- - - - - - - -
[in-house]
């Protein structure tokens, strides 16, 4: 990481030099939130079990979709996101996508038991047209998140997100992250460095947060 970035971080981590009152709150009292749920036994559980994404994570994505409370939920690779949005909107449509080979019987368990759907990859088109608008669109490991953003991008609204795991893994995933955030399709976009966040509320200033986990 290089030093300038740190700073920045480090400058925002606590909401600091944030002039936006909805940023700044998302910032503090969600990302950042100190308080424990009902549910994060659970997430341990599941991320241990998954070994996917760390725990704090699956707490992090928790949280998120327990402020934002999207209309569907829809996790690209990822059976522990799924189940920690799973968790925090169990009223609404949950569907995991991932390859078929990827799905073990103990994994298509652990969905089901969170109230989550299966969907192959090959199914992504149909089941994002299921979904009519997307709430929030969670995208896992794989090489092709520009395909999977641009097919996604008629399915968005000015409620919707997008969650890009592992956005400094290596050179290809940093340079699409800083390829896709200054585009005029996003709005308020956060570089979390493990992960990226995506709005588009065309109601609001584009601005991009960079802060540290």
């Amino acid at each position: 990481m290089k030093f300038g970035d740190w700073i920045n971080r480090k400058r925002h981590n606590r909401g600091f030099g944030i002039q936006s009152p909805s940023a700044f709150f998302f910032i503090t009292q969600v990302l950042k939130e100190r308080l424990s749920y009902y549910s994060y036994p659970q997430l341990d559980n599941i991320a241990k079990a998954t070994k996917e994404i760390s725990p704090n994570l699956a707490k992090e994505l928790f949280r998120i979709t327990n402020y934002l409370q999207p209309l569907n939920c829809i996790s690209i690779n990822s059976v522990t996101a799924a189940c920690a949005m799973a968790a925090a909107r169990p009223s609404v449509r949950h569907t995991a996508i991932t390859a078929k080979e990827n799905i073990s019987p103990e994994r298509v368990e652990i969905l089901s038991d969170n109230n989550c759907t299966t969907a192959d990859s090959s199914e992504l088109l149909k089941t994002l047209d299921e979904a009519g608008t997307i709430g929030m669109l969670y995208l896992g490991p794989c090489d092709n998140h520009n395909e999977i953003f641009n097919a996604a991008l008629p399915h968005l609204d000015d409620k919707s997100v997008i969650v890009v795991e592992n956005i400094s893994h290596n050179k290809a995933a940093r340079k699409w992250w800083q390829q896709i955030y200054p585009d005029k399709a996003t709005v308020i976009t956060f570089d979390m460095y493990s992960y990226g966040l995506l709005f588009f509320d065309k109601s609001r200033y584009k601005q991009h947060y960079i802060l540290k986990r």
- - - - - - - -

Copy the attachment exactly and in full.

[in-house]
């Protein structure tokens, strides 16, 4: 990481030099939130079990979709996101996508038991047209998140997100992250460095947060 970035971080981590009152709150009292749920036994559980994404994570994505409370939920690779949005909107449509080979019987368990759907990859088109608008669109490991953003991008609204795991893994995933955030399709976009966040509320200033986990 290089030093300038740190700073920045480090400058925002606590909401600091944030002039936006909805940023700044998302910032503090969600990302950042100190308080424990009902549910994060659970997430341990599941991320241990998954070994996917760390725990704090699956707490992090928790949280998120327990402020934002999207209309569907829809996790690209990822059976522990799924189940920690799973968790925090169990009223609404949950569907995991991932390859078929990827799905073990103990994994298509652990969905089901969170109230989550299966969907192959090959199914992504149909089941994002299921979904009519997307709430929030969670995208896992794989090489092709520009395909999977641009097919996604008629399915968005000015409620919707997008969650890009592992956005400094290596050179290809940093340079699409800083390829896709200054585009005029996003709005308020956060570089979390493990992960990226995506709005588009065309109601609001584009601005991009960079802060540290």
């Amino acid at each position: 990481m290089k030093f300038g970035d740190w700073i920045n971080r480090k400058r925002h981590n606590r909401g600091f030099g944030i002039q936006s009152p909805s940023a700044f709150f998302f910032i503090t009292q969600v990302l950042k939130e100190r308080l424990s749920y009902y549910s994060y036994p659970q997430l341990d559980n599941i991320a241990k079990a998954t070994k996917e994404i760390s725990p704090n994570l699956a707490k992090e994505l928790f949280r998120i979709t327990n402020y934002l409370q999207p209309l569907n939920c829809i996790s690209i690779n990822s059976v522990t996101a799924a189940c920690a949005m799973a968790a925090a909107r169990p009223s609404v449509r949950h569907t995991a996508i991932t390859a078929k080979e990827n799905i073990s019987p103990e994994r298509v368990e652990i969905l089901s038991d969170n109230n989550c759907t299966t969907a192959d990859s090959s199914e992504l088109l149909k089941t994002l047209d299921e979904a009519g608008t997307i709430g929030m669109l969670y995208l896992g490991p794989c090489d092709n998140h520009n395909e999977i953003f641009n097919a996604a991008l008629p399915h968005l609204d000015d409620k919707s997100v997008i969650v890009v795991e592992n956005i400094s893994h290596n050179k290809a995933a940093r340079k699409w992250w800083q390829q896709i955030y200054p585009d005029k399709a996003t709005v308020i976009t956060f570089d979390m460095y493990s992960y990226g966040l995506l709005f588009f509320d065309k109601s609001r200033y584009k601005q991009h947060y960079i802060l540290k986990r």